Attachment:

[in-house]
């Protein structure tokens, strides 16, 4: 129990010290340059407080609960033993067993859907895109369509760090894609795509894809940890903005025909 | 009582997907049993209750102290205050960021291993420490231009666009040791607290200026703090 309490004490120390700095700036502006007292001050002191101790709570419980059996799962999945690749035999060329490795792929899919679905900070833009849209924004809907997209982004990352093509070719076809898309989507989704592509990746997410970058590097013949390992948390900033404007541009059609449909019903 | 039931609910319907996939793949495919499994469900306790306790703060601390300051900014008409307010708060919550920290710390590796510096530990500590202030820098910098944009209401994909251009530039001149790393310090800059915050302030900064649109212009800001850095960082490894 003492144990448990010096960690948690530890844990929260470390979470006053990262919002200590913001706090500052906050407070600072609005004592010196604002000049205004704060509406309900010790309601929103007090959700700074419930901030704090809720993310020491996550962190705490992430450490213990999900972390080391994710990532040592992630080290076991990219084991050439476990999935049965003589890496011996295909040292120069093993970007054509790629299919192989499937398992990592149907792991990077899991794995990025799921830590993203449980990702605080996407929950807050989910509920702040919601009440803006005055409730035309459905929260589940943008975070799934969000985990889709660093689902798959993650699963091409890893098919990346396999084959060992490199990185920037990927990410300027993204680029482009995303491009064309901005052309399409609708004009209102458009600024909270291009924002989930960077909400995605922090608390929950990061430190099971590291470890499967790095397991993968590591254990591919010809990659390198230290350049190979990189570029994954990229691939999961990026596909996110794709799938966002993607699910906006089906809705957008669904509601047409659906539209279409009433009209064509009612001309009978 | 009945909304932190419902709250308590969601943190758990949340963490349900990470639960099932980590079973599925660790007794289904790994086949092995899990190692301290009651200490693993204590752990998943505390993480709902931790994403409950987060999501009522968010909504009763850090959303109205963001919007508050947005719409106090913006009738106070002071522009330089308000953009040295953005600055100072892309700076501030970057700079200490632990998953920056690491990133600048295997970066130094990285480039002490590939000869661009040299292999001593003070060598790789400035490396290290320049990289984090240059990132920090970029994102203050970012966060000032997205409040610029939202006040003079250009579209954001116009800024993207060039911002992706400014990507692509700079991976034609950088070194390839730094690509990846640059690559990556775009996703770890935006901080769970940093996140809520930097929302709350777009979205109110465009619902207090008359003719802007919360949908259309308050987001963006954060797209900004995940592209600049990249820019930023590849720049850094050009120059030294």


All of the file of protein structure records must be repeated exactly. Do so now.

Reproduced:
[in-house]
């Protein structure tokens, strides 16, 4: 129990010290340059407080609960033993067993859907895109369509760090894609795509894809940890903005025909 | 009582997907049993209750102290205050960021291993420490231009666009040791607290200026703090 309490004490120390700095700036502006007292001050002191101790709570419980059996799962999945690749035999060329490795792929899919679905900070833009849209924004809907997209982004990352093509070719076809898309989507989704592509990746997410970058590097013949390992948390900033404007541009059609449909019903 | 039931609910319907996939793949495919499994469900306790306790703060601390300051900014008409307010708060919550920290710390590796510096530990500590202030820098910098944009209401994909251009530039001149790393310090800059915050302030900064649109212009800001850095960082490894 003492144990448990010096960690948690530890844990929260470390979470006053990262919002200590913001706090500052906050407070600072609005004592010196604002000049205004704060509406309900010790309601929103007090959700700074419930901030704090809720993310020491996550962190705490992430450490213990999900972390080391994710990532040592992630080290076991990219084991050439476990999935049965003589890496011996295909040292120069093993970007054509790629299919192989499937398992990592149907792991990077899991794995990025799921830590993203449980990702605080996407929950807050989910509920702040919601009440803006005055409730035309459905929260589940943008975070799934969000985990889709660093689902798959993650699963091409890893098919990346396999084959060992490199990185920037990927990410300027993204680029482009995303491009064309901005052309399409609708004009209102458009600024909270291009924002989930960077909400995605922090608390929950990061430190099971590291470890499967790095397991993968590591254990591919010809990659390198230290350049190979990189570029994954990229691939999961990026596909996110794709799938966002993607699910906006089906809705957008669904509601047409659906539209279409009433009209064509009612001309009978 | 009945909304932190419902709250308590969601943190758990949340963490349900990470639960099932980590079973599925660790007794289904790994086949092995899990190692301290009651200490693993204590752990998943505390993480709902931790994403409950987060999501009522968010909504009763850090959303109205963001919007508050947005719409106090913006009738106070002071522009330089308000953009040295953005600055100072892309700076501030970057700079200490632990998953920056690491990133600048295997970066130094990285480039002490590939000869661009040299292999001593003070060598790789400035490396290290320049990289984090240059990132920090970029994102203050970012966060000032997205409040610029939202006040003079250009579209954001116009800024993207060039911002992706400014990507692509700079991976034609950088070194390839730094690509990846640059690559990556775009996703770890935006901080769970940093996140809520930097929302709350777009979205109110465009619902207090008359003719802007919360949908259309308050987001963006954060797209900004995940592209600049990249820019930023590849720049850094050009120059030294």